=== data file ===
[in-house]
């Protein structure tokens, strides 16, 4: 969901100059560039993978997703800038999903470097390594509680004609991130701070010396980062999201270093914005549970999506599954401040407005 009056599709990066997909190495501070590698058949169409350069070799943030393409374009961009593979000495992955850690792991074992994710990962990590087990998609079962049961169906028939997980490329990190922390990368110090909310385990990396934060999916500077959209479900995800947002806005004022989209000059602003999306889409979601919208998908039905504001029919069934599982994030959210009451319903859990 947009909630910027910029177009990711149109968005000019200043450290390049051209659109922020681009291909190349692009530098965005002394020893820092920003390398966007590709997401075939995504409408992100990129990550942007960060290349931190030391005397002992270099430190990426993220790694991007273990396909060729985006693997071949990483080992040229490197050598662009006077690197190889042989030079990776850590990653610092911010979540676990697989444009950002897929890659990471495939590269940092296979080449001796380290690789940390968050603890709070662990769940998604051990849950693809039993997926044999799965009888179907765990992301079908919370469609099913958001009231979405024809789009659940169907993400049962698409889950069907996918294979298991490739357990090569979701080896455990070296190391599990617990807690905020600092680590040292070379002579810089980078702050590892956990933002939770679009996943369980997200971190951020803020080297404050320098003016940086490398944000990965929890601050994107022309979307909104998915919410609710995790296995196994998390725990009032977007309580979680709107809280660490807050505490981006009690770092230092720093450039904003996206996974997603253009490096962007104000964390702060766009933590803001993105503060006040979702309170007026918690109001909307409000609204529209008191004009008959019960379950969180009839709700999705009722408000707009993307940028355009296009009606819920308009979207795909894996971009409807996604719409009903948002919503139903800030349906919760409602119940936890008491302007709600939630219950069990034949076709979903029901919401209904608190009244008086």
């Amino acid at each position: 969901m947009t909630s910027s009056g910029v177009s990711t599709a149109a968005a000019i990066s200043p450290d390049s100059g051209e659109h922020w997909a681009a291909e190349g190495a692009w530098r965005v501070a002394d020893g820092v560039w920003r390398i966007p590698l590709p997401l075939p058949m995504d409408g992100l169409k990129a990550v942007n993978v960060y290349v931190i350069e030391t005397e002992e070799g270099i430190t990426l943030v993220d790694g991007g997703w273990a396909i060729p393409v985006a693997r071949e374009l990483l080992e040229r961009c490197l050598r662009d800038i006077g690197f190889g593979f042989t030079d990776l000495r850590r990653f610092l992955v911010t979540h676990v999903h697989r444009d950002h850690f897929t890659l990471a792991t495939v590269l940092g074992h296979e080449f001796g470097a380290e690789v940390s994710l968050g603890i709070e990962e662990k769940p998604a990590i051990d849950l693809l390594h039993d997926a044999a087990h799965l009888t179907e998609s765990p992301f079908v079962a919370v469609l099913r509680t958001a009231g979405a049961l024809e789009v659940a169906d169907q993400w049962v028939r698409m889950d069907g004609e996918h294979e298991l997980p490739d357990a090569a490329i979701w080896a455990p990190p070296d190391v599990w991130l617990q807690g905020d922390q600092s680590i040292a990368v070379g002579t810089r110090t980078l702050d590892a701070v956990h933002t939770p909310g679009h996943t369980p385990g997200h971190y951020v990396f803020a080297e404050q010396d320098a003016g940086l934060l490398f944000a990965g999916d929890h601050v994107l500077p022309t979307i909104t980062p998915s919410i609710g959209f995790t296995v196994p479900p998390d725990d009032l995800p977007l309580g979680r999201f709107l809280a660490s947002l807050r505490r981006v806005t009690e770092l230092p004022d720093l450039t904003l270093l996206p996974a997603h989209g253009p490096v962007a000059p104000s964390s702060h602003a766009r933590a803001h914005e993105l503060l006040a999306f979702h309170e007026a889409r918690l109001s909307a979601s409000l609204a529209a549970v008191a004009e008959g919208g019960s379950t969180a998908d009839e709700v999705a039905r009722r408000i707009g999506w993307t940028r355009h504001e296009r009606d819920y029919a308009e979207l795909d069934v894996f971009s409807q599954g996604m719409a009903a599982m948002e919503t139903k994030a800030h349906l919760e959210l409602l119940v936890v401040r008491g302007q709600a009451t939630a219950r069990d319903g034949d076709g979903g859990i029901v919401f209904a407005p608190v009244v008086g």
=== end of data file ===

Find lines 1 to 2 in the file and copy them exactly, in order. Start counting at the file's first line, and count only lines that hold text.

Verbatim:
[in-house]
């Protein structure tokens, strides 16, 4: 969901100059560039993978997703800038999903470097390594509680004609991130701070010396980062999201270093914005549970999506599954401040407005 009056599709990066997909190495501070590698058949169409350069070799943030393409374009961009593979000495992955850690792991074992994710990962990590087990998609079962049961169906028939997980490329990190922390990368110090909310385990990396934060999916500077959209479900995800947002806005004022989209000059602003999306889409979601919208998908039905504001029919069934599982994030959210009451319903859990 947009909630910027910029177009990711149109968005000019200043450290390049051209659109922020681009291909190349692009530098965005002394020893820092920003390398966007590709997401075939995504409408992100990129990550942007960060290349931190030391005397002992270099430190990426993220790694991007273990396909060729985006693997071949990483080992040229490197050598662009006077690197190889042989030079990776850590990653610092911010979540676990697989444009950002897929890659990471495939590269940092296979080449001796380290690789940390968050603890709070662990769940998604051990849950693809039993997926044999799965009888179907765990992301079908919370469609099913958001009231979405024809789009659940169907993400049962698409889950069907996918294979298991490739357990090569979701080896455990070296190391599990617990807690905020600092680590040292070379002579810089980078702050590892956990933002939770679009996943369980997200971190951020803020080297404050320098003016940086490398944000990965929890601050994107022309979307909104998915919410609710995790296995196994998390725990009032977007309580979680709107809280660490807050505490981006009690770092230092720093450039904003996206996974997603253009490096962007104000964390702060766009933590803001993105503060006040979702309170007026918690109001909307409000609204529209008191004009008959019960379950969180009839709700999705009722408000707009993307940028355009296009009606819920308009979207795909894996971009409807996604719409009903948002919503139903800030349906919760409602119940936890008491302007709600939630219950069990034949076709979903029901919401209904608190009244008086």